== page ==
Leaves fall early in the autumn wind.
Butterflies are already yellow with August
A pair flies over the grass of the West garden.
Seeing them hurts my heart.
Li Po, Chinese poet of the 8th century, "The River Merchant's Wife: A Letter"
Summer is over. No matter the temperature, by the time we get to August it's obvious that the season is changing. It's getting dark much earlier. Everything that's green outside is beginning to look tired. A few leaves are starting to change color and some are even beginning to drop. The hummingbirds seem frantic as they swarm the feeders, devouring the sugar water as they put on weight and prepare to fly South for the winter. I wonder if, during the long winter months, they ever dream of their homes here in North America that they'll be returning to next Spring? Do hummingbirds dream to begin with? I know that they return to the same places year after year, and the ones we see at our feeders right now are likely to be back by next April.
I think of the start of seasons a little differently than most people. Here is an explanation from one of my favorite seasonal writers, Waverly Fitzgerald:
Americans are accustomed to dating the beginning of a season from the solar holidays. We say that Autumn begins on Autumn Equinox. But in medieval England, autumn actually began on Lammas (August 2).
The clearest evidence for this ancient system of dividing the year comes from the old names for Yule and the summer solstice. The Christmas feast in England was always known as the Midwinter feast. Likewise, June 23 was called Midsummer's Eve, because June 24 was Midsummer's Day. If June 24 is the middle of the summer, then the summer must begin at the start of May. This makes August 2 the first day of autumn, November 1 the first day of winter and February 2 the first day of spring. There is good evidence for these older seasonal markers as there are clusters of ancient religious and political holidays that occur around these dates.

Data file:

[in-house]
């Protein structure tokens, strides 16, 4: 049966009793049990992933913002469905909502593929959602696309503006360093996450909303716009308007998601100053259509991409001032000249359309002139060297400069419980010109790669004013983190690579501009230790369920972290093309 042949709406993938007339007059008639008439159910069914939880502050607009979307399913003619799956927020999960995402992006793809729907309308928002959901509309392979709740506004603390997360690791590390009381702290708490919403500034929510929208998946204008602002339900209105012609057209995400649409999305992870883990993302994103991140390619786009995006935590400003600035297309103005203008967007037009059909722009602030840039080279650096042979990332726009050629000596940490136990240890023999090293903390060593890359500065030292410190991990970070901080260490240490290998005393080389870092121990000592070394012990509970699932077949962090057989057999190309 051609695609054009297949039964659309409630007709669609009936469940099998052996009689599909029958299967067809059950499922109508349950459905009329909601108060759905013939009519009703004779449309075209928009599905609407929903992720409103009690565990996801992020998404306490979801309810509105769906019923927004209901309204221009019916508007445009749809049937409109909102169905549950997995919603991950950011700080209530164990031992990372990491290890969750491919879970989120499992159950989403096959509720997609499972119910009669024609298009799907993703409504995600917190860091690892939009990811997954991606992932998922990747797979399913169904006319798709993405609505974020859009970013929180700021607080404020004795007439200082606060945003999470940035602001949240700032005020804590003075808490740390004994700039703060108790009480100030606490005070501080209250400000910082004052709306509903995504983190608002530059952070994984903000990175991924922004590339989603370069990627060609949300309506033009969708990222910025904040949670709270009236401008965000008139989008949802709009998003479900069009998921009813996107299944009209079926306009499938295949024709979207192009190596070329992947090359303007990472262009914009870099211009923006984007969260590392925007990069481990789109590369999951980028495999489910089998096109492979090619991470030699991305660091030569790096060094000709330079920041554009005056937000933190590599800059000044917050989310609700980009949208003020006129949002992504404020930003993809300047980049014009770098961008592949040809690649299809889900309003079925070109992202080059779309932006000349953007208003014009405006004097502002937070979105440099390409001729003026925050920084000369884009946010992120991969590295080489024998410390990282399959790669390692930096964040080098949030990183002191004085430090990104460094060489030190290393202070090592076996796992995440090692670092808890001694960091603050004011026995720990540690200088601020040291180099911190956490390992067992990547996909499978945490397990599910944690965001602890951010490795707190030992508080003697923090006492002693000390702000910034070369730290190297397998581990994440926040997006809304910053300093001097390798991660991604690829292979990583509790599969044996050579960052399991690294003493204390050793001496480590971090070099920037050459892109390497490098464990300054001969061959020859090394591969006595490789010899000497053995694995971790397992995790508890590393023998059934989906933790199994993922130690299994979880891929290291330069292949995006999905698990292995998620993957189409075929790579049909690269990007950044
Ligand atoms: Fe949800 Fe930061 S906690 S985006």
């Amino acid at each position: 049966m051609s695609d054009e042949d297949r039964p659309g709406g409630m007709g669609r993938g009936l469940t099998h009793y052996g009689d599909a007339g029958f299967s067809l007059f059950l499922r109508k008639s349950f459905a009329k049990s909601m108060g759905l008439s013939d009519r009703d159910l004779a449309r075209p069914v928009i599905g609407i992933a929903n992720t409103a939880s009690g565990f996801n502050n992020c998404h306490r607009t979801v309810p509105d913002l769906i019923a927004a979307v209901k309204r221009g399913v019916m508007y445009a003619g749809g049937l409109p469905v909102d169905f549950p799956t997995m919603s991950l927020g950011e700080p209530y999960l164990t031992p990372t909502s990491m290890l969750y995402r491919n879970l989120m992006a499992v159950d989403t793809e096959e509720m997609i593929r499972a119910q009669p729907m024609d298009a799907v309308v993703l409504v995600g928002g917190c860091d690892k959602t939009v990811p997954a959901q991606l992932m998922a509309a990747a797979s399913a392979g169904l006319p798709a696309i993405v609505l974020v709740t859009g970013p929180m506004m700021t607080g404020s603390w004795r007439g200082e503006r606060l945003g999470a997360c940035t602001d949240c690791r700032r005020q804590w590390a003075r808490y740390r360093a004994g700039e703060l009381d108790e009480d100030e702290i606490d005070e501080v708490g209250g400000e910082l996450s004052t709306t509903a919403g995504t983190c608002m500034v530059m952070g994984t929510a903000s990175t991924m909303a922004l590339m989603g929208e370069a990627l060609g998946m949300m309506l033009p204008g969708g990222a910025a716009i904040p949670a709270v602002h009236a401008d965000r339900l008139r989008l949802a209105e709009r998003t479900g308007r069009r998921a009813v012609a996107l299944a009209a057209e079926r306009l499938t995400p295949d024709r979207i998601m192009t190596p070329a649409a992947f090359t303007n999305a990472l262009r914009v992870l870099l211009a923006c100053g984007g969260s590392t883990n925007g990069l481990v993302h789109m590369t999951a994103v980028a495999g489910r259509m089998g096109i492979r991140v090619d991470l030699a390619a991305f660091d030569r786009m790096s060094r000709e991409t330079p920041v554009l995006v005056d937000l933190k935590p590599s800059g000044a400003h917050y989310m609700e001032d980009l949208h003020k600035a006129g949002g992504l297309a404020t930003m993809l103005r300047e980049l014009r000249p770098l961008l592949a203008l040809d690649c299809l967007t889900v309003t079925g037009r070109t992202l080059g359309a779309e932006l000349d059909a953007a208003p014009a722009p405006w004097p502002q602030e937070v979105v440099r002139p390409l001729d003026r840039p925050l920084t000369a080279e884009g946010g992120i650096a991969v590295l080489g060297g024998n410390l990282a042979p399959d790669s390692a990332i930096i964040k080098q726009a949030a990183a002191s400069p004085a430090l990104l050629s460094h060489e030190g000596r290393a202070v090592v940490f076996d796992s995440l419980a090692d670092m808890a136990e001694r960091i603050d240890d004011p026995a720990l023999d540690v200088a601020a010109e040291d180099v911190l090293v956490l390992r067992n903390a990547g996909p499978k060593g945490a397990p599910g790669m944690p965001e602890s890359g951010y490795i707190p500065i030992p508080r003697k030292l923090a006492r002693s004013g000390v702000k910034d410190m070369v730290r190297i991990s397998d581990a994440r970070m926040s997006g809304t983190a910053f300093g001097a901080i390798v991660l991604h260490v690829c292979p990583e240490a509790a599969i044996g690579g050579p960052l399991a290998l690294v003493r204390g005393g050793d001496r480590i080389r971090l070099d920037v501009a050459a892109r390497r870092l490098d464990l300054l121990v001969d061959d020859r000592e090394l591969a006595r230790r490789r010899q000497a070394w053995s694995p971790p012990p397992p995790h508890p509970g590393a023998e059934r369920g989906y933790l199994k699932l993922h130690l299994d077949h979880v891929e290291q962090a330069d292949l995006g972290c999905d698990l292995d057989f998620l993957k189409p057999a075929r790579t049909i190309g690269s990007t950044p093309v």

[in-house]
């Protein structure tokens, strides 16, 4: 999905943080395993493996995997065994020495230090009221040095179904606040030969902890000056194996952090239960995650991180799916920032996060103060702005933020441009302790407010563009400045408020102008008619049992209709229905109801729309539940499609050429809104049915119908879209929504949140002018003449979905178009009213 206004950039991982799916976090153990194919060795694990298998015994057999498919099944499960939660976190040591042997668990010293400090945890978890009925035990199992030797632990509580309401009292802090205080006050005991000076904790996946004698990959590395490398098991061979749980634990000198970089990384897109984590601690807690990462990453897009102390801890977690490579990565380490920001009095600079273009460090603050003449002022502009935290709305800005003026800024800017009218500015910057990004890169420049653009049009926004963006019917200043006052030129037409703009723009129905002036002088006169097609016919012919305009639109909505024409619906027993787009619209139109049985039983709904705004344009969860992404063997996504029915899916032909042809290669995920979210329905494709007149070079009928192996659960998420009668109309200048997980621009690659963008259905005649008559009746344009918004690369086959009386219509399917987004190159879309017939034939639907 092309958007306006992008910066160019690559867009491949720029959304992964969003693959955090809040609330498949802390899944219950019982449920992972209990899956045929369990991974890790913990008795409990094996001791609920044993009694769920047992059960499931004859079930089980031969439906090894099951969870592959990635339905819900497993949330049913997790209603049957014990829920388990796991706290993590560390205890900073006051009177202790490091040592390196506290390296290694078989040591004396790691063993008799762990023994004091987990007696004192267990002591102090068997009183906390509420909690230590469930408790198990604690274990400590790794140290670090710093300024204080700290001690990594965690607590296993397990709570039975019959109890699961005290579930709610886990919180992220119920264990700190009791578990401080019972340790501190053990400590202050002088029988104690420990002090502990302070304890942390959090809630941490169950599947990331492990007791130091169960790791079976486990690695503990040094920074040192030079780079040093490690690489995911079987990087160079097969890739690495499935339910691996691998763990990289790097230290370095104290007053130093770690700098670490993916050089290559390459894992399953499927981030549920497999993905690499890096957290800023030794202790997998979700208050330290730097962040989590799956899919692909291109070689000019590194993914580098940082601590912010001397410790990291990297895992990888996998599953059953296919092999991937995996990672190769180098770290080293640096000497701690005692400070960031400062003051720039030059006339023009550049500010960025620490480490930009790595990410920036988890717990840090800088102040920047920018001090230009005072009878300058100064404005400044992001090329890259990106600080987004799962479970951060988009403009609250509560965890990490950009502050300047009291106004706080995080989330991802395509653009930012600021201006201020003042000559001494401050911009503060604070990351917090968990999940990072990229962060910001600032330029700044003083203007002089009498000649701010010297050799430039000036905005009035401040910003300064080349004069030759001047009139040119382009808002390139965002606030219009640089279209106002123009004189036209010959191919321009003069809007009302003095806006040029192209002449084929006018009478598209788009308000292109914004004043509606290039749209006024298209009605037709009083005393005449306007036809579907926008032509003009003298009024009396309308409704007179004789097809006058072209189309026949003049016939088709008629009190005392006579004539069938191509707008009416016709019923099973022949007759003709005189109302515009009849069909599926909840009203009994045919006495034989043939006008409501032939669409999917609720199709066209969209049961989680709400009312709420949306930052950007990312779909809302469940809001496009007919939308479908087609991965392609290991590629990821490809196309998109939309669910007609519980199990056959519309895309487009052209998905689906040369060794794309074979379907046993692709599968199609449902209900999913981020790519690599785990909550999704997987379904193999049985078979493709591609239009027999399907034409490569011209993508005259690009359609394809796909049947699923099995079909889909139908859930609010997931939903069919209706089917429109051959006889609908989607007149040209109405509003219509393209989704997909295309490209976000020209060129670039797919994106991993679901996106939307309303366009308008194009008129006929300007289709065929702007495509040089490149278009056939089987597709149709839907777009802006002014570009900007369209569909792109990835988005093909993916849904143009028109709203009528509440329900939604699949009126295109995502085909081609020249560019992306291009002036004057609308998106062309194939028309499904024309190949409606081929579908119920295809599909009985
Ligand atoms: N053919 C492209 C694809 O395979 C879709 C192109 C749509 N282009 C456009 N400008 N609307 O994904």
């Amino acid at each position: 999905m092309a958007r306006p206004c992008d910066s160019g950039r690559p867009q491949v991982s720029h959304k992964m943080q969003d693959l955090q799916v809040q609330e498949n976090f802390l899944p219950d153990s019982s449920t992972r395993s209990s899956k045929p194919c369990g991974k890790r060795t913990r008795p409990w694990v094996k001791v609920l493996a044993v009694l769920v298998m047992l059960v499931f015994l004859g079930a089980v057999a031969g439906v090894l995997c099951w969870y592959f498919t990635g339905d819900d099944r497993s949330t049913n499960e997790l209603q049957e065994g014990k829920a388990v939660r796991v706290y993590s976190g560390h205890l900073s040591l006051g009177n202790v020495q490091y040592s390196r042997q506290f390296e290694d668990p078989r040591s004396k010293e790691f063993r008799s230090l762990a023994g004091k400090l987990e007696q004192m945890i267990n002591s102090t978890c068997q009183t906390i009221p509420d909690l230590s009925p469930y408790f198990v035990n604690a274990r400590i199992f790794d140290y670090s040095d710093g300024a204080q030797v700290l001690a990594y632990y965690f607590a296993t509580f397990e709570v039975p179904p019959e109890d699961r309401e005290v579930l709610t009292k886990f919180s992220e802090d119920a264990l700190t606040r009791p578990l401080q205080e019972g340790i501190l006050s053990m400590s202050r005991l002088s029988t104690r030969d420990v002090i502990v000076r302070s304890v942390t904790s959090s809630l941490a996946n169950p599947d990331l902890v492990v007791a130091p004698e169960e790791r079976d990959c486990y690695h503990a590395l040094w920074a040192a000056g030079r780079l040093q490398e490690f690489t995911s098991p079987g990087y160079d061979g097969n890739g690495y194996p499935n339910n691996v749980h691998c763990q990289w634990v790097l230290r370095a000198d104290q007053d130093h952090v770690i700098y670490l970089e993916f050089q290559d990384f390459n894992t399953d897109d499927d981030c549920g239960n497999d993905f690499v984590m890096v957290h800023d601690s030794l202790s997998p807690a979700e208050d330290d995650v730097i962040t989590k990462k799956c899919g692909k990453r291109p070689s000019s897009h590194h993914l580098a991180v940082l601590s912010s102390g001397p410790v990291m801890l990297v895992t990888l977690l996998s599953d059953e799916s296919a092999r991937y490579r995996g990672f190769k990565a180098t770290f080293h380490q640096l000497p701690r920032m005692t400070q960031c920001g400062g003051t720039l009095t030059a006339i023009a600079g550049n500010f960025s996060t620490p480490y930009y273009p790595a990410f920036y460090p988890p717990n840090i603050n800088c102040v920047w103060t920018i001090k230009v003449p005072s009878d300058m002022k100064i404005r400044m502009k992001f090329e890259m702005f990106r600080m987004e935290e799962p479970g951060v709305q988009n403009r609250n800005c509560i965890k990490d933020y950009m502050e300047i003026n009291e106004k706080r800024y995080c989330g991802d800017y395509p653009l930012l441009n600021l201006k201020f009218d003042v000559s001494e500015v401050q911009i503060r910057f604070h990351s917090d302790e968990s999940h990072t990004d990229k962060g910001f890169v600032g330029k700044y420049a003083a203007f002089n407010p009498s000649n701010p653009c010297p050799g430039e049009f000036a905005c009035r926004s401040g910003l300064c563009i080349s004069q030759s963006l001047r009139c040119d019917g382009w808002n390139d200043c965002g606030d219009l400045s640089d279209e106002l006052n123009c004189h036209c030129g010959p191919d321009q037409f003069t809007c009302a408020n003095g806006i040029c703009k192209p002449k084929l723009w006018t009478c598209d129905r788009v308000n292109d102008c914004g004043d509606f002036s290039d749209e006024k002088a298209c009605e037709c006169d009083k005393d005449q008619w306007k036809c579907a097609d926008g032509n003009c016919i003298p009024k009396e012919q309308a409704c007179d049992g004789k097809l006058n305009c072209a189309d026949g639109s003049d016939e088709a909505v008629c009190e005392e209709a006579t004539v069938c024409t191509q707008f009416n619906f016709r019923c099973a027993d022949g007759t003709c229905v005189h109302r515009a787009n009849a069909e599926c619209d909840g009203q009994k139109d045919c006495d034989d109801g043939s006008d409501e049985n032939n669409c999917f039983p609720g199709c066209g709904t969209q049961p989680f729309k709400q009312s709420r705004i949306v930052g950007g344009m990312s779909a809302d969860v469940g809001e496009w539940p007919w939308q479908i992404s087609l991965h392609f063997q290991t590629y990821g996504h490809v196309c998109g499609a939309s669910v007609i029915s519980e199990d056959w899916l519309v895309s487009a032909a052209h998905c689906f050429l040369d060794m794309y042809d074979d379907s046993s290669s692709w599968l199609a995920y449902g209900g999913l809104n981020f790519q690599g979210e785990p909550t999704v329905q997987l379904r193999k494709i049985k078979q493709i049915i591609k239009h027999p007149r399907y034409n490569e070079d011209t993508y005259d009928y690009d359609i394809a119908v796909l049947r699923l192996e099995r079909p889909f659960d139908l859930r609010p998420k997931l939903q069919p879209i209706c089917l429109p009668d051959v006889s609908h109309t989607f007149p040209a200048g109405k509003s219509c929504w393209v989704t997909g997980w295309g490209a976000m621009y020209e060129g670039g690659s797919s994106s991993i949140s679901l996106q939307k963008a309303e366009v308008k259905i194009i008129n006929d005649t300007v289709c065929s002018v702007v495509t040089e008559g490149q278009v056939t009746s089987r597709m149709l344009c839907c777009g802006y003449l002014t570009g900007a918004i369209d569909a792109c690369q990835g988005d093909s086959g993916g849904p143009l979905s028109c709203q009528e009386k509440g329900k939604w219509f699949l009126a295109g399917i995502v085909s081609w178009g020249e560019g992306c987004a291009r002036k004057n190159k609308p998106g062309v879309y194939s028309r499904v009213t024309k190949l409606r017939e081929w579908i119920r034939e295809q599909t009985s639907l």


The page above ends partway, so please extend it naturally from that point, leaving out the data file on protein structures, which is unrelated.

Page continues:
I have been using this new understanding of the seasons for several years now and find it much more satisfying. In Seattle, buds are apparent on the trees and a few crocuses are evident by February 1. The spring equinox is the height of the flower explosion: Daffodils, tulips, azaleas, some rhododendrons, cherry trees, plum trees, quince, hyacinths, etc. Right around May 1, the hawthorn (or may) trees begin to flower, along with lilies of the valley and lilacs.
At first I thought that August 1 was too early to consider the start of Autumn. In Seattle, we often have our most glorious sunny days in August and September and the leaves don’t begin to turn (or fall) until October. But what has changed is my understanding of Autumn. I now see it as the time of harvest rather than the time of falling leaves, which seems an appropriate signal of the approach of winter, which begins with the gloomy days of November and continues through until February 1.
I like to divide each season into two parts, for instance, Early Autumn (Aug 1 to Sep 22) and Late Autumn (Sep 22 to Nov 1). Early Autumn in Seattle is a time of sunshine and abundance, although the dark falls sooner and the nights are cooler. Late Autumn has the feel of the more traditional Autumn, that sense of scurrying around trying to gather nuts before the winter begins. The leaves will all be gone from the trees by the end of Late Autumn. My mentor Helen Farias liked to use the old word “-tide” for these segments of the year. Right now, we are beginning Lammastide.
By this old way of reckoning, here at the end of August we're only 3 weeks away from Mid Autumn, the autumnal equinox. Even though it will be a few weeks yet before the heat really begins to subside in South Carolina, you can still sense a change in the air. This year I'll be especially glad to see the arrival of a new month, a new season, and a new epoch in my life. August 2020 has been full of distress and sadness in this house, and it feels like it's time to let go and start moving on. It's a wistful and bittersweet feeling.